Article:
His covering up of the incident was, in his opinion, true generous. The body was dismembered by every part and there was no mess. In the killers mind he wondered how a person who devised such a plan and cover up his tracks so well could be branded crazy. The next afternoon police came to the house. A shriek was heard and foul play was a suspicion. As before the man covered his tracks with virtually no flaw. No evidence of a violent disturbance was seen and an excuse for the absence of the elderly man was made. The man was very confident that his innocence would not be questioned in their mind. In the beginning of the story the man talked of how his sickness sharpened his senses. This might have proven to be right because while the investigation was going all right the man heard the beating of the elderly man heart under the floor and it drove him mad. The confession came out.
Edgar Alan Poe has cast a long shadow. He has probably had a greater influence than any other American writer. Although Poe’s tales and poems range from masterful to ludicrous, Poe exerted his most significant influence as a man who understood the temper of his times, and foreshadowed so much of the future of literature. His wide-ranging tales and his broad criticism sought a method for American literature where none had prevailed. Poe deliberately sought great variety in his tales. A review of his more than seventy pieces of fiction testifies not merely to his range, but also to the significant popular genres he created or made his own which today form the staples of American fiction.
Poe’s greatest influence comes about in the murder mystery. Although murders in fiction existed before Poe, his preoccupation with the ingenious solution of the crime established in his tales of ratiocination (the process of exact thinking) changed the emphasis from the acts to getting the facts. Poe’s cerebral and eccentric detective Dupin (”the ingenious are always fanciful and the truly imaginative never otherwise than analytic”)
Because of the power of Poe’s narrative voice, many a tale is indelible. Poe’s imaginative sociology in “The Man of the Crowd” will tell you more about loneliness in the crowd than David Riesman did. The psychological analysis in “William Wilson” is an excellent and frightening exploration of split personality two generations before Freud.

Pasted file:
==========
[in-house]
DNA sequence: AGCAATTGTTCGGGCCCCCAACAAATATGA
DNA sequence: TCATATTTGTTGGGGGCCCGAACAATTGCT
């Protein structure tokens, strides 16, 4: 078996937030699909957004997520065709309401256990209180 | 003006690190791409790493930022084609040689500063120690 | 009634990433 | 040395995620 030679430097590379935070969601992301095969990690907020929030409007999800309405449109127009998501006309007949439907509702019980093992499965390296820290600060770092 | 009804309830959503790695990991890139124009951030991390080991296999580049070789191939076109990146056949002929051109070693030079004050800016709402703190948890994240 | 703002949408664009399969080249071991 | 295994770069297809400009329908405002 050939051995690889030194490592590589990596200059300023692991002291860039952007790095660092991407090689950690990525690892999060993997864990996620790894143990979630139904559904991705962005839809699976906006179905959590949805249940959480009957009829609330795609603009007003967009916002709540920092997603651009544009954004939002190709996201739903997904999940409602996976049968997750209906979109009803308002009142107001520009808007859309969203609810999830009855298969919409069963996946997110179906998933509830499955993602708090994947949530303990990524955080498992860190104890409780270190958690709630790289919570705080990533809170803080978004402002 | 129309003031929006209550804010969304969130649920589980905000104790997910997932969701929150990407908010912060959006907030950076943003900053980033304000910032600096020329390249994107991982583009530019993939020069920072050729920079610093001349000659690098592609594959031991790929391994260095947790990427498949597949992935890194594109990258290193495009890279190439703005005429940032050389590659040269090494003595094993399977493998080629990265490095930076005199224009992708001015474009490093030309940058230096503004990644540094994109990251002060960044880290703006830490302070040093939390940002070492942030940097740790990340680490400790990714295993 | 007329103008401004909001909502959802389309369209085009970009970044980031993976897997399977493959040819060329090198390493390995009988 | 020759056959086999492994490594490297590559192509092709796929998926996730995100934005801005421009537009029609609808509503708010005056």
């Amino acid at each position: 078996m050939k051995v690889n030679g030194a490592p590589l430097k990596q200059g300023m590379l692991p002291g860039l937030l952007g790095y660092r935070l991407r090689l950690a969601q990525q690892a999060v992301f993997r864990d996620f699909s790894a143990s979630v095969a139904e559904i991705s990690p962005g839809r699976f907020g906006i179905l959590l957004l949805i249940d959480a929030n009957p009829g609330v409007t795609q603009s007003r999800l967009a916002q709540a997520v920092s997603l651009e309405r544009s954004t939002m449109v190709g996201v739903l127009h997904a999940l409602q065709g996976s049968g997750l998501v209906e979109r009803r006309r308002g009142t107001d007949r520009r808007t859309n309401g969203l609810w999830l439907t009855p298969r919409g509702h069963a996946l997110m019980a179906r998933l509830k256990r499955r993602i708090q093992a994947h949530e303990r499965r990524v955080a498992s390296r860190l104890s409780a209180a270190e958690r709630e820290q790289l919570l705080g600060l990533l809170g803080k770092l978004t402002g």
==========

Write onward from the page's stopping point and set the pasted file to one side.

One would think that Poe would be best remembered for his powerful tales, but much of his international reputation rests on his critical acumen that pointed in equally new directions. Poe was among the first to discern the tendency of the age toward “the curt, the condensed, the pointed, the readily diffused” In a famous critical piece, Poe recognized Hawthorne as one of our “few men of indisputable genius;” he went on to formulate his famous conception of the short story, which must be designed for “a single effect” and every word of which must be made to count.
Poe’s method leads to the symbolist poetry of Mallarme and to Rimbaud and the dream inspired surrealists Poe’s brooding heroes and symbolic houses lead to the decadent heroes, new Roderick Ushers with their concern for the artificial detail of their shut-in paradise, reflected earlier in such Poe tales as “The Mask of the Red Death” and “The Philosophy of Furniture”.
Poe is returned to America through French symbolism, and so made digestible to such important American poets as T.S. Eliot and Wallace Stevens. In opposition to the romantic stress on the expression of personality, Poe insisted on the importance not of the artist, but of the created work of art. He stands as one of the few great innovators in American literature that took his place in international culture as an original creative force.
I disagree with the author that wrote that criticism. One thing is writing is imagination and not fears. Poe has many great tales and poems, in the stories that we read in class did not have to do anything with his fears. Poe?s life or any ones life would not influence their writing. The stories he wrote are incredibly creative and he has wide imaginations. I like his stories and I look forward to read more stories that he wrote.